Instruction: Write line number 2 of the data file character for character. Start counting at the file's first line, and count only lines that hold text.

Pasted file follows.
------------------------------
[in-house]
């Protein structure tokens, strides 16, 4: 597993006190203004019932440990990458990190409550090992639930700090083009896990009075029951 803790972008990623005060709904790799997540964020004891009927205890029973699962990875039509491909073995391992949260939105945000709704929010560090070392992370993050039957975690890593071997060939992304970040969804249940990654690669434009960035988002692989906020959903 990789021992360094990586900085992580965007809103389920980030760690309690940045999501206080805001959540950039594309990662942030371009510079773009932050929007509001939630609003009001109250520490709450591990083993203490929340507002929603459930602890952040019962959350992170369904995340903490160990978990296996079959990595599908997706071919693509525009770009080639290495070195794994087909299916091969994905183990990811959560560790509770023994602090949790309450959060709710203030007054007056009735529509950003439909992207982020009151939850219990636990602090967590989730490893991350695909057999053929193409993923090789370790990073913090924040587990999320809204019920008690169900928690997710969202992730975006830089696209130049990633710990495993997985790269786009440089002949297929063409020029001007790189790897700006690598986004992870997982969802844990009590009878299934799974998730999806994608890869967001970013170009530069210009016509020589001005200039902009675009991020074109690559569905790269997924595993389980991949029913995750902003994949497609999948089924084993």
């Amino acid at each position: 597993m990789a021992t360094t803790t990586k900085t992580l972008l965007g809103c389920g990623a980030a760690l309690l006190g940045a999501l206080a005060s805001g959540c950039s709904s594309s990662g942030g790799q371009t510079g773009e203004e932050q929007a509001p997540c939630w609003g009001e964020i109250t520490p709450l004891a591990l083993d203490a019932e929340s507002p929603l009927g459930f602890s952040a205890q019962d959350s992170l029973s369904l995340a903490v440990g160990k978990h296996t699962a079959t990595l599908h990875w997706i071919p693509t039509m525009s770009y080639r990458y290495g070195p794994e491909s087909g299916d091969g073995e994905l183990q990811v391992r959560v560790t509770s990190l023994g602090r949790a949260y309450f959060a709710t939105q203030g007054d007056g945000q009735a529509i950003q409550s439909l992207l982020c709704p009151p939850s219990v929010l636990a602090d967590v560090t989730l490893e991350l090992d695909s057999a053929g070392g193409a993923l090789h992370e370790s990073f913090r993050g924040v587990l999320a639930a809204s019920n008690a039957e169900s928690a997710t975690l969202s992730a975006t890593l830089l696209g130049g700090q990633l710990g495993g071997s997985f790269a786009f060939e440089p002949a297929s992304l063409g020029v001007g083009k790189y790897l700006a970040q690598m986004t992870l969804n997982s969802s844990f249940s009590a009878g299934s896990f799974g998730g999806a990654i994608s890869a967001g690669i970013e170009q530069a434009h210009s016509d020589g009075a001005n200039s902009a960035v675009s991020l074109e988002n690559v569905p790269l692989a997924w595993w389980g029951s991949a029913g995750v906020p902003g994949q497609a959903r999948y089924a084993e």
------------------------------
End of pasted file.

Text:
């Protein structure tokens, strides 16, 4: 597993006190203004019932440990990458990190409550090992639930700090083009896990009075029951 803790972008990623005060709904790799997540964020004891009927205890029973699962990875039509491909073995391992949260939105945000709704929010560090070392992370993050039957975690890593071997060939992304970040969804249940990654690669434009960035988002692989906020959903 990789021992360094990586900085992580965007809103389920980030760690309690940045999501206080805001959540950039594309990662942030371009510079773009932050929007509001939630609003009001109250520490709450591990083993203490929340507002929603459930602890952040019962959350992170369904995340903490160990978990296996079959990595599908997706071919693509525009770009080639290495070195794994087909299916091969994905183990990811959560560790509770023994602090949790309450959060709710203030007054007056009735529509950003439909992207982020009151939850219990636990602090967590989730490893991350695909057999053929193409993923090789370790990073913090924040587990999320809204019920008690169900928690997710969202992730975006830089696209130049990633710990495993997985790269786009440089002949297929063409020029001007790189790897700006690598986004992870997982969802844990009590009878299934799974998730999806994608890869967001970013170009530069210009016509020589001005200039902009675009991020074109690559569905790269997924595993389980991949029913995750902003994949497609999948089924084993």